By Amy Silverman
By Olivia LaVecchia
By Monica Alonzo and Stephen Lemons
By Chris Parker
By Michael Lacey
By Weston Phippen
Jerry Colangelo, the DPP and their lapdog, the city, fail to realize the potential that exists in older neighborhoods, she argues.
"I'm really tired of the kind of development they do where they look at existing uses in neighborhoods as obstacles to be overcome instead of benefits to be integrated into the development they are getting ready to do."
The city, she says, could help spur redevelopment in older areas by simply improving sidewalks, putting up streetlights and planting trees.
Moore isn't just a cranky artist who likes to complain. She knows first hand how the DPP operates, having served on its board for two years in the early 1990s. It wasn't a pleasant experience.
"I was taken as a token arts representative," she says. "I didn't feel comfortable on that board because I felt I wasn't taken seriously."
Although many in the arts community want the city to get involved in a positive way -- that is start sharing taxpayer money that has traditionally gone to Colangelo and the DPP -- Moore says it would be best if city government stayed out of her neighborhood.
"Leave us alone!" she says. "We don't want the city over here. We are just better off letting what's happening here happen on its own."
About the Partnership, she says, "I wouldn't really want to go to a meeting even if they invited me to one. I don't trust them."
The city's decision to join the Partnership in its effort to put Cardinals Stadium downtown was the final straw for her. The location picked was once again an area where artists were beginning to create a vibrant scene.
"It's shocking to me that they can claim that they didn't know there were artists in that neighborhood," she says about the Partnership and the city. "Either they are very out of touch with what is going on in their downtown, or else they figured they could just railroad [artists] out because nobody would make a stink about it."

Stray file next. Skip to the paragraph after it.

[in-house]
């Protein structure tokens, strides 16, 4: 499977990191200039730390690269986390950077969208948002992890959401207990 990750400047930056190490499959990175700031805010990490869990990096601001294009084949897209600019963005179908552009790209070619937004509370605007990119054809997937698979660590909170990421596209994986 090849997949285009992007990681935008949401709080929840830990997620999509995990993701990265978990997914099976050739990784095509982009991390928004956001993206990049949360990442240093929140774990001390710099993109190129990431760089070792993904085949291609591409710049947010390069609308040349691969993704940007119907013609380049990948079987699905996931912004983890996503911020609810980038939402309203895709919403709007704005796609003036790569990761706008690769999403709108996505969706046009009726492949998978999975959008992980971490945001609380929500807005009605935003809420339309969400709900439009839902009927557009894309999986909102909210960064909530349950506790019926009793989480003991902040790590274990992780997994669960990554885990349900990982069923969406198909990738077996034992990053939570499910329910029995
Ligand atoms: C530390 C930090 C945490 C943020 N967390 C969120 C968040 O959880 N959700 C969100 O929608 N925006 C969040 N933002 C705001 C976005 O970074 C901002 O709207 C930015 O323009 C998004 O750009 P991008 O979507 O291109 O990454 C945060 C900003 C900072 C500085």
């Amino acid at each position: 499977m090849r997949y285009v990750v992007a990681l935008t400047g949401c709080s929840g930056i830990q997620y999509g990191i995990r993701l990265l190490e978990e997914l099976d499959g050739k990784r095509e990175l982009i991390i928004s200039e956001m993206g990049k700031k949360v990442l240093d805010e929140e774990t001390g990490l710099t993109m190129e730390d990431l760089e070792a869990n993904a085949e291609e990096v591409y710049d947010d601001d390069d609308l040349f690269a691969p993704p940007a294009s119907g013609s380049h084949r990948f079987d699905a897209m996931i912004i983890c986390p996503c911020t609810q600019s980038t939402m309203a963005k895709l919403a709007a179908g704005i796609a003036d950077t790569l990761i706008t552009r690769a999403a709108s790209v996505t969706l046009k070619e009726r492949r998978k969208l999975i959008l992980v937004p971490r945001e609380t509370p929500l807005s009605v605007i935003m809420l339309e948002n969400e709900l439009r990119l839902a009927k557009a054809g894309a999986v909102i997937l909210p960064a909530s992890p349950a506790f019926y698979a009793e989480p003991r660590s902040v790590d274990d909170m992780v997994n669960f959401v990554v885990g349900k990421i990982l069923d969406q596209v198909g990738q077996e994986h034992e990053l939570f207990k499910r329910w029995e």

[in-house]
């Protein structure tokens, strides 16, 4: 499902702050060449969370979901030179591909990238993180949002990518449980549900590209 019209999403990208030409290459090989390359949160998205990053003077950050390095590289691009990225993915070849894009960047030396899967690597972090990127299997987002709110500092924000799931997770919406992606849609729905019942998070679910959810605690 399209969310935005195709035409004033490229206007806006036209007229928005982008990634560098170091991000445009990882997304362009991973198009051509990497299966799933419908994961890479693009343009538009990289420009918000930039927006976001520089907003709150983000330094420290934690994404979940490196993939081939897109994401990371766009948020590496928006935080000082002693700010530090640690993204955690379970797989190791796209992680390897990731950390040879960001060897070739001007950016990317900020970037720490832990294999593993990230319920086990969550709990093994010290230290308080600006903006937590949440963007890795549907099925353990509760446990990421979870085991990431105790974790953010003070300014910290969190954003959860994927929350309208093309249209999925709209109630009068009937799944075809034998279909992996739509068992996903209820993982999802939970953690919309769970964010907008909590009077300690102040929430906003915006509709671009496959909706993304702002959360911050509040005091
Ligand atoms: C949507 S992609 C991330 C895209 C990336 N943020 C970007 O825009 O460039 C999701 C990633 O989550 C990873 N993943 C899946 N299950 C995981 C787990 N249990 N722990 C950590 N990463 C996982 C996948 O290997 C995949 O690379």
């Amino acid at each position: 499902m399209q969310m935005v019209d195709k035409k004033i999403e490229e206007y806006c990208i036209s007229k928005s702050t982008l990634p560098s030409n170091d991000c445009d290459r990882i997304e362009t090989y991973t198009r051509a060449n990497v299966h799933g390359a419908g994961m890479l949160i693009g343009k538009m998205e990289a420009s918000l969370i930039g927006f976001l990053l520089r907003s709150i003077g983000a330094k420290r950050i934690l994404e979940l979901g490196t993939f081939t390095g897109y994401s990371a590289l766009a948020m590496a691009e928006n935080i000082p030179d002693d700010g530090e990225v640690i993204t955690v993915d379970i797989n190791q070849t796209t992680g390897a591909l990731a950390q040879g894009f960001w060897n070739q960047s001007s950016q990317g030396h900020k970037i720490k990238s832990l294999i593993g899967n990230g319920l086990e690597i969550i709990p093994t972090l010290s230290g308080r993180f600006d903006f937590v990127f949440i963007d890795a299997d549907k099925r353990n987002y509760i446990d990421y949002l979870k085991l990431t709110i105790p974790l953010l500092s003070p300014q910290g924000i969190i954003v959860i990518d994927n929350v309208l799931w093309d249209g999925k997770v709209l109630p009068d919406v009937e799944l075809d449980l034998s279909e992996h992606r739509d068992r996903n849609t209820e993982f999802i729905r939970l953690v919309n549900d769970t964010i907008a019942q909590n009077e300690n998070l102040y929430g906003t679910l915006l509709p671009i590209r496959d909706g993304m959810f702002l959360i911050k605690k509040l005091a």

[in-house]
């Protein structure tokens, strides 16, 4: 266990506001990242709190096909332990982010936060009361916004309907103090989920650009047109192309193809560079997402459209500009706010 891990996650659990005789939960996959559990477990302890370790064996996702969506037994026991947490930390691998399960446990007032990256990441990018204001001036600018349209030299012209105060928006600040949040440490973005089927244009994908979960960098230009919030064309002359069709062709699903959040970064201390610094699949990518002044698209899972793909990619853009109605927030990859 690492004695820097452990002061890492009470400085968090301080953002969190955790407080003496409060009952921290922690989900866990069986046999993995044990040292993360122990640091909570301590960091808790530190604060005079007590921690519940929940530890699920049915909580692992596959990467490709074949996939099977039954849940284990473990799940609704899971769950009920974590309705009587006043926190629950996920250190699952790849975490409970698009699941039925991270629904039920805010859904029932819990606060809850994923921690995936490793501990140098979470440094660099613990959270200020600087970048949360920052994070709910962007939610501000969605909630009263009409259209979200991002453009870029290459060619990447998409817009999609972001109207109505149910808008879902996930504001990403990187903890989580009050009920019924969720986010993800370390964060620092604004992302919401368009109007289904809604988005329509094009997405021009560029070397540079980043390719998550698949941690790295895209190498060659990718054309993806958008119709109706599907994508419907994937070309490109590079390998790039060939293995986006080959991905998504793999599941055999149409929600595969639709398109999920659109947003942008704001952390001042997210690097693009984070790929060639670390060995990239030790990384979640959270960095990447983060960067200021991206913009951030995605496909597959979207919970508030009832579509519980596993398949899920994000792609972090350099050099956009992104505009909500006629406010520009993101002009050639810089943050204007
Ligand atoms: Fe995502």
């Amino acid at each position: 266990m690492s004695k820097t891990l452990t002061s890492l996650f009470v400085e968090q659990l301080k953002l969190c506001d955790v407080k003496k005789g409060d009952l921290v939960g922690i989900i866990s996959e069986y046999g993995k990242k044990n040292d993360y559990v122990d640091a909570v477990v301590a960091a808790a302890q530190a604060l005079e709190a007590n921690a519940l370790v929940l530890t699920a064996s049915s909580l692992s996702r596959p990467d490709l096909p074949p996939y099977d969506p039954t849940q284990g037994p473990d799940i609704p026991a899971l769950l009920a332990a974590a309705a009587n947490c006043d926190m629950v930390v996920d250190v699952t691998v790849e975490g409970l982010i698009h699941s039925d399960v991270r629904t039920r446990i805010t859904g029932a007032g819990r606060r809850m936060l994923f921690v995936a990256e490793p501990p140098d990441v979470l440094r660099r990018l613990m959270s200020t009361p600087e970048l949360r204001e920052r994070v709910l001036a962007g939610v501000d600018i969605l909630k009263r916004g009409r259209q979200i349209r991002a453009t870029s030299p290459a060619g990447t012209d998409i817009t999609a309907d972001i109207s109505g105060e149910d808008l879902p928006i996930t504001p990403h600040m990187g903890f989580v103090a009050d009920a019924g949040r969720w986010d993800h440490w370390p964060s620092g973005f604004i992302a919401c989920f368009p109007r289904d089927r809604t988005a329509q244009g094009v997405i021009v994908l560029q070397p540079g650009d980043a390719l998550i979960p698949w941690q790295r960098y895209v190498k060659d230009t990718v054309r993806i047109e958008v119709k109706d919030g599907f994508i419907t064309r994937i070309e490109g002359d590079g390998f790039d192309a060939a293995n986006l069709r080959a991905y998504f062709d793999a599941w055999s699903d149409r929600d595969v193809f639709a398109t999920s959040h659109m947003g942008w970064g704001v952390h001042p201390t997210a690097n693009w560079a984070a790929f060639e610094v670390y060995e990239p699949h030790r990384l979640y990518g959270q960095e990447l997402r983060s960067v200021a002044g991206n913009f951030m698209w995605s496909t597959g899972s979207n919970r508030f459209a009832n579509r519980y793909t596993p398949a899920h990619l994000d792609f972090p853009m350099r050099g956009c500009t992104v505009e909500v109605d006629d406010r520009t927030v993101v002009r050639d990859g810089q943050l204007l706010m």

And why shouldn't they. That's exactly what's been done in the past.
Moore fears that city and Partnership backed efforts like the biotechnology project won't be good for artists and middle-income families.
"It's going to be another upscale playground for yuppies," she says.
Already, the city is working with a private developer to build 105 lofts just north of the biotechnology project at Seventh and Roosevelt streets that will have an average sale price of $175,000 -- which, Moore says, few people now living in the neighborhood can afford.
"You can see the kind of direction they are going in," she says.
Moore is skeptical about sudden pronouncements by the city, the Partnership and Colangelo that diversification is needed downtown. A task force sponsored by several Phoenix philanthropic organizations and headed by prominent developer Drew Brown is coming up with a plan to integrate the arts community into downtown, but Moore says Brown's group has yet to contact grassroots artists living in the area.
"They haven't taken the arts seriously, and I really don't think they will now," she says.
Embracing a revisionist history that doesn't bring up the early arts pogroms to make way for the arena, jail and county administration building, Kearney and Colangelo respond that the DPP has always strongly supported the arts community.
"I think we have a very good relationship with the arts community that has continued to improve over the last several years," Kearney says.
Colangelo cites purchases by his developments at Bank One Ballpark and America West of more than $1.3 million in art, not necessarily from artists here, as evidence of his support of the local arts community.
"I've been with the Partnership from day one," Colangelo says. "I don't believe the Partnership has ever engaged itself in ever doing intentionally any harm to the arts community. Period."
He declared, "I encourage the arts community to take the bull by the horns and come together and really represent themselves [so that] they are not the forgotten lot here."
Unifying the arts community and developing a strong leadership voice is easier said than done.
Greg Esser, co-owner of the Eye Lounge on East Roosevelt, says most artists are swamped with work and trying to eek out a living. They don't have a $2-million-a-year organization like the Downtown Phoenix Partnership to promote their interests.
"If we had the financial resources that the DPP has," Esser sneers, "we would have smashed the bull into the ground."
Nothing has done more damage to the Downtown Phoenix Partnership's image than its vigorous effort in early 2002 to build Cardinals Stadium downtown.
At the time, the city was also feverishly working to attract a biotechnology consortium to locate its headquarters in the same area where the Partnership wanted to build the stadium.
City officials knew the stadium project was a financial loser, while the biotechnology center held promise to be an economic grand slam.
"From my perspective, bar none, [the biotechnology project] is the most important economic development project the city has ever engaged in," Vice Mayor Stanton told New Times in February 2002.
Yet the Partnership, along with another powerful business group chaired by Colangelo, the Phoenix Community Alliance, was pushing the plan -- which was strongly supported by the Arizona Republic -- to build the stadium between Fourth and Seventh streets and Fillmore and Roosevelt.